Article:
Shawn Curran, MIDAS lab director, shows the Kootenays first 3D metal printer that arrived on site in Trail last week. (Submitted photo)

First 3D metal printer in rural Canada arrives in Trail

MIDAS provides access to state-of-the-art equipment for fabrication and rapid prototyping

A Trail leader in technology development for students and the community at-large — often referred to as the “Fab Lab” — is now providing another golden learning opportunity for locals.

Previous: MIDAS Fab Lab, a golden opportunity

Previous: Minister sees high tech potential at Trail Fab Lab

Metallurgical Industrial Development Acceleration Studies, or “MIDAS” for short, just became the first rural fabrication lab in Canada to house a 3D metal printer.

“It’s big news for the Kootenay region as the benefits of having access to a machine of this kind will be felt throughout every local industry and sector,” says Cam Whitehead, executive director of KAST (Kootenay Association for Science & Technology).

“Metal printing is a game-changer for fabricating parts and prototypes,” he explained. “Lower costs and increased speed to produce prototypes means faster innovation and more competitiveness. This all means more jobs and wealth for the region,” Whitehead added.

“Our services are available to commercial members, unlike most universities these machines are so new and expensive that previous focus has been on research and not necessarily business needs.”

The Rapidia 3D Metal printer arrived at MIDAS Lab, located on Highway Drive in Glenmerry, arrived in the city last week. It is one of five machines to first come off of the assembly line.

The Rapidia can print a wide range of materials including stainless steel, inconel, tool steel, ceramics and titanium.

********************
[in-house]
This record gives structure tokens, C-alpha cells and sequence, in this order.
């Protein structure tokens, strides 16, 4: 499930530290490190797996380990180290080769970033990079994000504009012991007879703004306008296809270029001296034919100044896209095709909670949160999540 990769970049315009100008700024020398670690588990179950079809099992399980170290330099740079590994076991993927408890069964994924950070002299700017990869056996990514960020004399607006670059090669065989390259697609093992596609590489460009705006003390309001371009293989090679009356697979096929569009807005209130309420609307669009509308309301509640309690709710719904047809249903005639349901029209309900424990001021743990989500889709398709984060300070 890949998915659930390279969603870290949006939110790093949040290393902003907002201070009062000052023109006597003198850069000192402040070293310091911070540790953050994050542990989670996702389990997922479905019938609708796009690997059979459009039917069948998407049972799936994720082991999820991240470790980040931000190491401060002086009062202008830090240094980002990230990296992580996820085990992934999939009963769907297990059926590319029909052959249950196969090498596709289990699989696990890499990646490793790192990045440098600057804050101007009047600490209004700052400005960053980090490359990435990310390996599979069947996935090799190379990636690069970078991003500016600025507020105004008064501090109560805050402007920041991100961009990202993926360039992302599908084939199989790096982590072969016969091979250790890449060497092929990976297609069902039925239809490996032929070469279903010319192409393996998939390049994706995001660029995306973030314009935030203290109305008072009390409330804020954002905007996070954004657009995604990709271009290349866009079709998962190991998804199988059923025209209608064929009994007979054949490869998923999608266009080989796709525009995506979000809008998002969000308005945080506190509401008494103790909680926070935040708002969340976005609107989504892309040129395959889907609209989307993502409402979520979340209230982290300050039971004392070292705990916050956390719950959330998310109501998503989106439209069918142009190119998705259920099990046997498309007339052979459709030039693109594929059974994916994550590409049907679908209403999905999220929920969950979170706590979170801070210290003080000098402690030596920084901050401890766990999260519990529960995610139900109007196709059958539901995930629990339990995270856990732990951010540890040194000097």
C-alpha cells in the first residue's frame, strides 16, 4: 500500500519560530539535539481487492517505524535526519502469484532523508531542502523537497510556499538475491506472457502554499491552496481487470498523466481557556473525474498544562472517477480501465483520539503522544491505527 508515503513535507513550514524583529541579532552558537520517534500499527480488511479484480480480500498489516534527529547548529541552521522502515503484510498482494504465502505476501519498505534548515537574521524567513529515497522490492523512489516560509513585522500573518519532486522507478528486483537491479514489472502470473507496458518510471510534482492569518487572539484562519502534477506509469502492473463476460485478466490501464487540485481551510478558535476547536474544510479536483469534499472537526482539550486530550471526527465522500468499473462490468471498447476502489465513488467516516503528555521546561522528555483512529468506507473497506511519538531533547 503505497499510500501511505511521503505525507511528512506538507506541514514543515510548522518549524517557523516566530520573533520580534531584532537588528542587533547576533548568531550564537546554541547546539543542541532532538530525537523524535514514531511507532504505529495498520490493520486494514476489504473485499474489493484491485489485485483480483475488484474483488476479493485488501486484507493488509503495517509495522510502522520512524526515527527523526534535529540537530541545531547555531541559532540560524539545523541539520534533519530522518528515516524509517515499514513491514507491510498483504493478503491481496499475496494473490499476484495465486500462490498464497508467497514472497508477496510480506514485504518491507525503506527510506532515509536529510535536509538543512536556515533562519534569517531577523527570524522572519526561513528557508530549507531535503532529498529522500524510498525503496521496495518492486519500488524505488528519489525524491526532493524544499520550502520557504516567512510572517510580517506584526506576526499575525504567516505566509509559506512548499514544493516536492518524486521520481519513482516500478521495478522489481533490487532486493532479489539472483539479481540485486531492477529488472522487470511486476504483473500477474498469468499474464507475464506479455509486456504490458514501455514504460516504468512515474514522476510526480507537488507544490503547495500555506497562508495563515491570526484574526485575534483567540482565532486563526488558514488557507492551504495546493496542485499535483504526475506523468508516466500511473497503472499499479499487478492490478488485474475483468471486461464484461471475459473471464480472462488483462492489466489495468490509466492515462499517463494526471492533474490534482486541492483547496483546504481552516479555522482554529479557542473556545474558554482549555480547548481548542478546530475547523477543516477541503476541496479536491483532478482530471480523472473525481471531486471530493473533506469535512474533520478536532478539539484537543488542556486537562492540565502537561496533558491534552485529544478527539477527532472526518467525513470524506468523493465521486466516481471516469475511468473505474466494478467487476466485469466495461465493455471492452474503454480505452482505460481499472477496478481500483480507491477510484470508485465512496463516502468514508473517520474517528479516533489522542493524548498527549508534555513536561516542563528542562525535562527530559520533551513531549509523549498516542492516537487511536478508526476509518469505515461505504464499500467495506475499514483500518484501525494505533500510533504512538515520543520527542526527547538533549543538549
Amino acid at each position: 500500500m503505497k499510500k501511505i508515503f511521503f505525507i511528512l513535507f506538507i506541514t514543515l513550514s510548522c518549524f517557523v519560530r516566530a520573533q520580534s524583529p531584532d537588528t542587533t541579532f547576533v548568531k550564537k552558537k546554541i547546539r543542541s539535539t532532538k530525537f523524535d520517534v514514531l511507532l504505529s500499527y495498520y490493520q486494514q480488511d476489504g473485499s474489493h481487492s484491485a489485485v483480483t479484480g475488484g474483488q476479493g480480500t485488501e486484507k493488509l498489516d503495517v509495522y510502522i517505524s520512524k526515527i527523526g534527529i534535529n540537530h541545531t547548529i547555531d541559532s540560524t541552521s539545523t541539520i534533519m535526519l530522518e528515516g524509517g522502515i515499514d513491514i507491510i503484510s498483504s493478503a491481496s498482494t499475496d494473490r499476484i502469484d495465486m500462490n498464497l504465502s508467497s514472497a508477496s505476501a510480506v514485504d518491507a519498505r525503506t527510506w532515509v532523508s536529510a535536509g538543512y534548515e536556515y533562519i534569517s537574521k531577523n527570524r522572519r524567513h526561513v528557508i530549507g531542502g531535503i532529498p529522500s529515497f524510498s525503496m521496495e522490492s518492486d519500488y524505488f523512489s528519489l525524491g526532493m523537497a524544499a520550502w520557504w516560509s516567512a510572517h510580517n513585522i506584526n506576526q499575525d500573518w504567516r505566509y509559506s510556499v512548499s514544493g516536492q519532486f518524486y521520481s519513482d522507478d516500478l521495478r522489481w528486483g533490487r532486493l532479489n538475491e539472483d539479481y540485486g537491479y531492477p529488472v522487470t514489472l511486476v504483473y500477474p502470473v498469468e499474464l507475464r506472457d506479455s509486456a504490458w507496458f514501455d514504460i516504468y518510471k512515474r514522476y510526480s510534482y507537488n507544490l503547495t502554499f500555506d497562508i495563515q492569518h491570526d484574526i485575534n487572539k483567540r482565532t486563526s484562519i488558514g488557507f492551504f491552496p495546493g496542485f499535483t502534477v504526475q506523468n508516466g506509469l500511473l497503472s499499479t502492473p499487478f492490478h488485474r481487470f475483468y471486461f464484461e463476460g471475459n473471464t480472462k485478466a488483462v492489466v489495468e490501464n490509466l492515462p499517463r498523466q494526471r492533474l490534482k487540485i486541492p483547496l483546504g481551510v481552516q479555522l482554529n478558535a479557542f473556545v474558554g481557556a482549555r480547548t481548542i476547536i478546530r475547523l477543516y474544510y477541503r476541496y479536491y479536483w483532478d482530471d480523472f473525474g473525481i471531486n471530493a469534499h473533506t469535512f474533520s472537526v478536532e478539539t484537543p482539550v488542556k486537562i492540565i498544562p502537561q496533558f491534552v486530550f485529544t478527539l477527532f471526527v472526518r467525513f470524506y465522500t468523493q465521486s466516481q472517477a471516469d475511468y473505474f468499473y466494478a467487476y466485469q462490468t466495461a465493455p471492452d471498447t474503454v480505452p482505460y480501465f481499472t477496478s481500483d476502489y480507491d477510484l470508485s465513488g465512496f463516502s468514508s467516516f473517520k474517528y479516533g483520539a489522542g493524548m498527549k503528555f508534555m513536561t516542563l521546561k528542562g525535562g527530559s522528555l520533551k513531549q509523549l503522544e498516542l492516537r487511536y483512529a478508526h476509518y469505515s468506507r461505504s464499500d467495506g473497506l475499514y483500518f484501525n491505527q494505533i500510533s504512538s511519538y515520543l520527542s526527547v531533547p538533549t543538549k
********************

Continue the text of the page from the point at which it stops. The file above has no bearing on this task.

It can also be used by a broad range of users from ski and bike part manufacturers to the medical industry (inconel and titanium are used in medical tools and machines), to local industry partners like Teck Metals and Spearhead.

“MIDAS Lab is unique in Canada and has been since it opened its doors in 2016,” Whitehead continued. “We’re thrilled that it’s received countrywide recognition and we’re using some of the lessons learned to help other startup fabrication labs and innovation centres across B.C.,” he said.

“The Kootenays have always been leaders in innovation — it’s harder to live in rural communities, which means we’re often better at looking for something to make living or working easier.”

Having this type of 3D metal printer will enable users to make complex metal parts in a sustainable way.

Jason Taylor, a Selkirk College instructor who’s based in the Trail lab, says it’s taken a lot of research and insight into new ideas to decide on this specific printer.

“All in all, it’s an amazing opportunity,” Taylor explained.

“While there are printers that can do what the Rapidia can do, we chose this one because of its safe operation, and the speed at which you can operate and create the designs and parts (is what) our industry partners and Selkirk College, needs.”

In September 2020, Selkirk College will launch a two-year diploma program that trains graduates for advanced manufacturing called Digital Fabrication and Design.

Daryl Jolly, School of the Arts chair says the Rapidia 3D metal printer is an exciting new educational tool for students to get their hands on.

He says the machine can dramatically reduce costs for prototyping because it saves time with no additional tooling or fixturing used in traditional manufacturing required, less material is used, and complex assemblies can be created without welds, bolts or assembling.